British Airways

International Consolidated Airlines Group posted its nine-month report to September 30 with a lower operating profit for the third quarter of 1.21 billion euros before exceptional items on Friday, lower than the previous year’s 1.25 billion in the same period.

The FTSE 100 company blamed the impact of net foreign exchange, which set the company back 162 million euros, with passenger unit revenues dropping 13.7 percent after being affected with a downed currency by 5.9 percent.

Diluted earnings per share increased to 18.3 percent before exceptional items whilst at 23.8 percent after exceptional items.

According to the operator of British Airways, non-fuel unit costs before exceptional items fell by 6.9 percent, with constant currency factored in it was up by 1.4 percent. Meanwhile, costs of fuel before exceptional items dropped 25.8 percent, and by 22.7 percent with constant currency factored in.

Operating profit for the nine months of the year before exceptional items was higher by 6.1 percent at 1.92 billion euros compared to 1.81 billion euros previously.

Adversely impacting operating profits was foreign exchange which cost 372 million euros.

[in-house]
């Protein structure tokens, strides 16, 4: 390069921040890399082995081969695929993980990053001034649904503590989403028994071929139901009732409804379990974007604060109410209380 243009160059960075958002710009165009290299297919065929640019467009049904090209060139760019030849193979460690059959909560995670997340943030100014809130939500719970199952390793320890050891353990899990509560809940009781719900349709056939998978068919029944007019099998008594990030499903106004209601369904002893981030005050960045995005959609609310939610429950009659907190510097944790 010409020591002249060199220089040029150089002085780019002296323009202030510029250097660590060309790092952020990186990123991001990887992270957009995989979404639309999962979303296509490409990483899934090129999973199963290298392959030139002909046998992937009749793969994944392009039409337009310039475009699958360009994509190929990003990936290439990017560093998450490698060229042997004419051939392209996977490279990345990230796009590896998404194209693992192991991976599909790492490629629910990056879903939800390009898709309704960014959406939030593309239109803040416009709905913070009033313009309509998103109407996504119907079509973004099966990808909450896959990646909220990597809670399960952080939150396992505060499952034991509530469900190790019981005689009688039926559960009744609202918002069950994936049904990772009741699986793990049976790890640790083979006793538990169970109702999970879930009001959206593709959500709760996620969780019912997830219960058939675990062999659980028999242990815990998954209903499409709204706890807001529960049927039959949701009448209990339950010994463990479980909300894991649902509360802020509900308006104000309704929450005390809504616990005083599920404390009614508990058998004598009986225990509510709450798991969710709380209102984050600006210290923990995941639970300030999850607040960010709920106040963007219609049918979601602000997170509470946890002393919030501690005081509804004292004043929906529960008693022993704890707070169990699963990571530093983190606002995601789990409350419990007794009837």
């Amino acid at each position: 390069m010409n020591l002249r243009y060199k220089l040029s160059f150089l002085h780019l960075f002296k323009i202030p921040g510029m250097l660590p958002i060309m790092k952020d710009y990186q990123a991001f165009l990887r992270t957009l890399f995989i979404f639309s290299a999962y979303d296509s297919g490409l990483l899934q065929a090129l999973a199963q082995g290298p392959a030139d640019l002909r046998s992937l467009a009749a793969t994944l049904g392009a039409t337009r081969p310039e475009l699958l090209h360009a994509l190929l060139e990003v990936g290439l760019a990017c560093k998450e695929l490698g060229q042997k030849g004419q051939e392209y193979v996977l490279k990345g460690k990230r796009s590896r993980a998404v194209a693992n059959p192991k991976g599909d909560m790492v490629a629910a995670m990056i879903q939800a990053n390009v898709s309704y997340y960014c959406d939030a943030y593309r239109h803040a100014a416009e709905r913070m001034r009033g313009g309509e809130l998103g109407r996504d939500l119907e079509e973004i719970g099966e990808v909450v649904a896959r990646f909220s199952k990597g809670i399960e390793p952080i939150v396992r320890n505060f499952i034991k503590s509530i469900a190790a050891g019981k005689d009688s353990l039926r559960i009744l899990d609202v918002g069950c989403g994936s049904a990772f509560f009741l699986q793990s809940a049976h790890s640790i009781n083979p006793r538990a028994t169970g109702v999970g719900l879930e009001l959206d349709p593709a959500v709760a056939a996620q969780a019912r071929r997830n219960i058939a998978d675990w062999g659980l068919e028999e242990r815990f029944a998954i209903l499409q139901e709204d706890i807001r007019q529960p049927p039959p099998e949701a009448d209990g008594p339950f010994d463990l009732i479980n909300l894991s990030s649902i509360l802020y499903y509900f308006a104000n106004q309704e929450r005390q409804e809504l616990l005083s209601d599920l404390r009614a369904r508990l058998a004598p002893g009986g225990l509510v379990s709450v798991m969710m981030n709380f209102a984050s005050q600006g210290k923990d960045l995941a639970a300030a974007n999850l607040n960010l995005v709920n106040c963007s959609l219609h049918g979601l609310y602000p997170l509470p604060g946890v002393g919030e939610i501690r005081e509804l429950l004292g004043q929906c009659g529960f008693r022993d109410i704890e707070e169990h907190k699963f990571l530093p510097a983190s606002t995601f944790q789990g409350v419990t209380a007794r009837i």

The company’s cash was higher than its 2015 year-end record by 334 million euros to 6.19 billion euros with an adjusted net debt to EBITDAR up by 0.1 to 1.8.

“We’re reporting a strong third quarter operating profit before exceptional items,” according to Chief Executive Officer Willie Walsh.

“While strong, these results were affected by a tough operating environment with a very significant negative currency impact of 162 million euros, primarily due to sterling weakness, and continued disruption due to air traffic control strikes.”

Despite currency problems impacting the company, Walsh said that its unit revenue performance was doing better than their second quarter numbers, with the group’s quarterly profit after tax up by 9.9 percent from last year at 970 million euros before exceptional items.

“We’re pleased to announce an interim dividend payment of 11 euro cents per share, a 10% increase on last year,” Walsh added. “As in 2015, we expect the interim dividend to be around half the full year dividend.”

According to the group, weak trading conditions in the month of June bore the brunt of the company’s slump. It was also the time before and after the Brexit vote that the premium cabins were most affected.

Shares of IAG rose to a high of 433.5 pence up by 4.8 percent, although still lower than its record at the start of the year by 28 percent.